Littoral cells delineated for Cape Cod

Source: Woods Hole Sea Grant and Cape Cod Cooperative Extension

The Woods Hole Sea Grant (WHSG) and Cape Cod Cooperative Extension (CCCE) recently released a Longshore Sediment Transport report for Cape Cod.  This is a useful report for the public , coastal managers, conservation commissions, and landowners in that it explains the dynamic processes that shape our beaches, how those processes are altered by human development, and how they can change over time.  It also provides an excellent qualitative summary of the net movements of sediment along the Cape (as a series of maps), which can inform sound design and planning decisions.

Essentially, direct oscillatory wave action (waves repeatedly breaking at a non-perpendicular angle to the beach) and wave-generated currents combine to transport sediments in a (net) singular shore-parallel direction.  Where wave approach and landforms differ, the direction of longshore transport changes and the boundary of a littoral cell is created.  Coastal structures can disrupt longshore transport, accumulating sediments on the updrift side and eroding sediments on the downdrift side (the depositional shadow), and threaten the sustainability of our beaches.  Tidal inlets, barrier beaches, and sandy points also can be indicators of sediment transport direction along the coast.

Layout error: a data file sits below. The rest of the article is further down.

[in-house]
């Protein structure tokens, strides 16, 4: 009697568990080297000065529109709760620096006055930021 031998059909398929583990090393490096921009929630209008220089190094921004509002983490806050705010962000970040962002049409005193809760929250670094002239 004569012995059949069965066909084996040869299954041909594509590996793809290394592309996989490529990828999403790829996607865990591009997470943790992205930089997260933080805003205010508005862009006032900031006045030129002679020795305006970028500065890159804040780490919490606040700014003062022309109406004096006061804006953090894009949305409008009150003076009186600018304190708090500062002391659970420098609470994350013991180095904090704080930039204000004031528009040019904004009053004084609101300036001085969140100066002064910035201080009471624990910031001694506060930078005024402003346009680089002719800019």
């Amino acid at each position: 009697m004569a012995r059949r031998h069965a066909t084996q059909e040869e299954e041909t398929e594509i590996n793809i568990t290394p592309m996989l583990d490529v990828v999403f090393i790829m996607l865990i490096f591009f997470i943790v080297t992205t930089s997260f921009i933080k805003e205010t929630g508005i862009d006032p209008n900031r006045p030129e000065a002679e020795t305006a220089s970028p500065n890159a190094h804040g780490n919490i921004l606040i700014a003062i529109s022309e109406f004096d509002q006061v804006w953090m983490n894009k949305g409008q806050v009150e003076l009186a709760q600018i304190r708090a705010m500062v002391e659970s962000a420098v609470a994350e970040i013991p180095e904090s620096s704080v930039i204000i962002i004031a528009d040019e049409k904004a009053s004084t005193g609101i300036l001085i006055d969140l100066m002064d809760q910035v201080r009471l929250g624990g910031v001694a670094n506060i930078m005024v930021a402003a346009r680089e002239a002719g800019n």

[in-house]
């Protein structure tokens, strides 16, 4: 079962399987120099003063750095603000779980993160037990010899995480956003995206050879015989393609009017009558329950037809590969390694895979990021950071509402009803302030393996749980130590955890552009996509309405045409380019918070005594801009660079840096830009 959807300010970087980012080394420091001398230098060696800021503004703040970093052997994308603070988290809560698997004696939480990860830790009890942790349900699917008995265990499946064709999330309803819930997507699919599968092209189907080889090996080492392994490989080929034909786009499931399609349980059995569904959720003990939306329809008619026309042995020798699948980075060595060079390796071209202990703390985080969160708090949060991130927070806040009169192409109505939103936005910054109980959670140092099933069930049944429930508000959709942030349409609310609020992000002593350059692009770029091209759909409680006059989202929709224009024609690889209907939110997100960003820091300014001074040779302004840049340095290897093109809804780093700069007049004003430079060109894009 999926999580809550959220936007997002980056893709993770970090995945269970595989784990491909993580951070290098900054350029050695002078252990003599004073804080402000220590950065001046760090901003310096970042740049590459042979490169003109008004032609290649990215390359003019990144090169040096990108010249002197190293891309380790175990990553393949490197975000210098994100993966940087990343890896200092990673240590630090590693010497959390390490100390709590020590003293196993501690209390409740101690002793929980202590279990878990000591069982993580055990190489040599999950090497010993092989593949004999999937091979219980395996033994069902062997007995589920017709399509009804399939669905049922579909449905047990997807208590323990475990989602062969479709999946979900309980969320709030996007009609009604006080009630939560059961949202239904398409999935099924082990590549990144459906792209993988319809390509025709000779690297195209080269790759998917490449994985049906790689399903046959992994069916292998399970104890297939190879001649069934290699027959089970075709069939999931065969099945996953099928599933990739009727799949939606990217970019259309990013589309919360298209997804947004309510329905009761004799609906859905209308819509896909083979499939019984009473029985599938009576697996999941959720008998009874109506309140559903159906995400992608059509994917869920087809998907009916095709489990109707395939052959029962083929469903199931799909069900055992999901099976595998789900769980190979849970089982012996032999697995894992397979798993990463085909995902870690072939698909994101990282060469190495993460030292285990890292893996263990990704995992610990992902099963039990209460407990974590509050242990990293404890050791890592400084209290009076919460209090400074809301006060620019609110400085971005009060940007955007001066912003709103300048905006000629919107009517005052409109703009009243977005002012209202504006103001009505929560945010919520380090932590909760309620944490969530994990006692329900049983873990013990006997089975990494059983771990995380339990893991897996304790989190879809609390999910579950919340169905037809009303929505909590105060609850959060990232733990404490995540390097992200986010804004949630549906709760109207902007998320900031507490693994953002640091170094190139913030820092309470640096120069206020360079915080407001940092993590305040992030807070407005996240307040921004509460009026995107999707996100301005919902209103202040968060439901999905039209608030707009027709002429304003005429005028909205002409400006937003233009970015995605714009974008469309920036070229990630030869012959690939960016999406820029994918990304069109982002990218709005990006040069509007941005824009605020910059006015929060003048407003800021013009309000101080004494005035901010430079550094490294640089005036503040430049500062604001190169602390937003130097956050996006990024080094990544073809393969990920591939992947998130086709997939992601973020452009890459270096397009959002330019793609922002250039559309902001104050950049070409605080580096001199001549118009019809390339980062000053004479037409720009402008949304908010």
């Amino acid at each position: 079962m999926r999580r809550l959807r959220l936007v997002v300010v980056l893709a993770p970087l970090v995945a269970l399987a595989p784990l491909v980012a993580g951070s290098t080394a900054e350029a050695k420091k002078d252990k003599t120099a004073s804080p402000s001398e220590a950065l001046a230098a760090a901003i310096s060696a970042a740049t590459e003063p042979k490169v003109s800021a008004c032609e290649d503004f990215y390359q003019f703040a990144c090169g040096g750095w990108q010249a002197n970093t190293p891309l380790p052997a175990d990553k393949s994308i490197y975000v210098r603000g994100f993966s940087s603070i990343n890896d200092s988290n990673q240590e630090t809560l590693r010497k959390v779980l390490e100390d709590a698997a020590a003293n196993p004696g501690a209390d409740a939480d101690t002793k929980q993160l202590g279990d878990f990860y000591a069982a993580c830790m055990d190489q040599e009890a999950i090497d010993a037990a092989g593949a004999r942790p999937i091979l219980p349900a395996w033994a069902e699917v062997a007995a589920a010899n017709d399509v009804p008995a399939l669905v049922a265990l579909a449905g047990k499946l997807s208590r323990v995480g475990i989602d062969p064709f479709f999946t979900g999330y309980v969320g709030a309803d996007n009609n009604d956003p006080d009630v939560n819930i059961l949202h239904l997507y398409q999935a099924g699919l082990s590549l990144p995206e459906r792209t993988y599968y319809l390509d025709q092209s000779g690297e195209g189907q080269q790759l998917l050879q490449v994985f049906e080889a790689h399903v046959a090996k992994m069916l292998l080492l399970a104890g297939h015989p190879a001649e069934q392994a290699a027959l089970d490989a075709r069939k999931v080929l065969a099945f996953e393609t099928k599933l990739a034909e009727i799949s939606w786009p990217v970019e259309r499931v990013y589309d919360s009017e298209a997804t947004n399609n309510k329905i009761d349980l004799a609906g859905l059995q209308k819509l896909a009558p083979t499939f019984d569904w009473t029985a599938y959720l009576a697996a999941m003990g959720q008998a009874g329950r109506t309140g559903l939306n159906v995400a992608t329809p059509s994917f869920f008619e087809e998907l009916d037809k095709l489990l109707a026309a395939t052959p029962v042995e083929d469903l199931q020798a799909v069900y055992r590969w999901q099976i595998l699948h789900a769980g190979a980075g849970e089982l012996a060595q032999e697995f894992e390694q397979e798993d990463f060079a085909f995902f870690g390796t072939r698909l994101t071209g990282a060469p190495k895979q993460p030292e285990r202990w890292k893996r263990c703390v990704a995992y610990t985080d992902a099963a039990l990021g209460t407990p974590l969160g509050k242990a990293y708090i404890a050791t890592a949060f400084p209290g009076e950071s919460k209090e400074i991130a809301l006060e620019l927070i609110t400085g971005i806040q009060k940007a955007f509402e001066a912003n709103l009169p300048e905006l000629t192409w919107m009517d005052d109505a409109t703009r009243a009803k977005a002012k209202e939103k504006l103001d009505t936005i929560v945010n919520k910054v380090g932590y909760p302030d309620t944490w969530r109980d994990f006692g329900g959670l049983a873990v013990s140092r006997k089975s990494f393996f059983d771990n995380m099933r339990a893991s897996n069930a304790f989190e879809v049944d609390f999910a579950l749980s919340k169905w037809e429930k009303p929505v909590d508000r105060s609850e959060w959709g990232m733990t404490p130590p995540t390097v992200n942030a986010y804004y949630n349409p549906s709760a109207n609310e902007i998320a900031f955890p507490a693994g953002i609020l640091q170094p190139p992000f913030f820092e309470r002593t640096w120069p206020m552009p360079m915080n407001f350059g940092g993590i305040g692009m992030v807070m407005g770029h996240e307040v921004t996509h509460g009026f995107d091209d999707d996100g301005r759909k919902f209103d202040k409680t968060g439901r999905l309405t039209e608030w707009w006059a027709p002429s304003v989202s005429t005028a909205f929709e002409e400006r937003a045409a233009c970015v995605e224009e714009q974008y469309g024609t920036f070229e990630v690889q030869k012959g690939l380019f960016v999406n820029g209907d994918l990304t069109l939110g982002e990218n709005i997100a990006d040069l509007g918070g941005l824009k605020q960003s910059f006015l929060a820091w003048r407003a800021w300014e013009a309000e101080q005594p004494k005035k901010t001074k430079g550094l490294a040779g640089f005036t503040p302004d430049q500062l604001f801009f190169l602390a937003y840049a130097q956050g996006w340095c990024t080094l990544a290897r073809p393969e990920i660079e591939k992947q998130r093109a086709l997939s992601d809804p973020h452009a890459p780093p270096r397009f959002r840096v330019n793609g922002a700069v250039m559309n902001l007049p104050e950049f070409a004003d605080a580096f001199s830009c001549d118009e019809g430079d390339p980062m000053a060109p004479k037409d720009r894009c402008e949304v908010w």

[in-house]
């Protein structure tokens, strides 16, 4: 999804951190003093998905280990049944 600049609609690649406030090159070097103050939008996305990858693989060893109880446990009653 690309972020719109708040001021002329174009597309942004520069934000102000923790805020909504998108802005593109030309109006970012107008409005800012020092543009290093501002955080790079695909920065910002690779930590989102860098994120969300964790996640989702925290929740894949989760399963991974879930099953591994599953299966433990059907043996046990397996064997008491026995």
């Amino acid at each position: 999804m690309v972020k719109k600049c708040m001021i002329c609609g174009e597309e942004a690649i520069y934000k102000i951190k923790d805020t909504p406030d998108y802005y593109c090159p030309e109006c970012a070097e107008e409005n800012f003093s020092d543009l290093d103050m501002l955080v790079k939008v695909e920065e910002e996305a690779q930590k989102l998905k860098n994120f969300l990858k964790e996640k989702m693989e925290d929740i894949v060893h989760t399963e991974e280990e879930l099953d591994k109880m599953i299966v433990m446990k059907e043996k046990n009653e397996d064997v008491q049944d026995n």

Using air photo interpretation of the accumulation patterns at 645 jetties, groins, inlets, sand bars and spits, WHSG and CCCE identified over 30 littoral cells throughout Cape Cod’s ocean and bay shorelines.  The littoral cell delineations should help resource managers determine the impact area of coastal projects.

This qualitative study of longshore sediment transport is exactly what is needed to get some momentum for regional sediment management on Cape Cod.  Now that littoral cells have been defined, the next step is to quantify rates of sediment transport.  This can be accomplished using wave and sediment transport models (provided more wave data is collected for the region), and initial studies could be strategically targeted to highly erosional areas.

Woods Hole Group congratulates WHSG and CCCE on this accomplishment, and thanks them for the opportunity to review and comment on the report.

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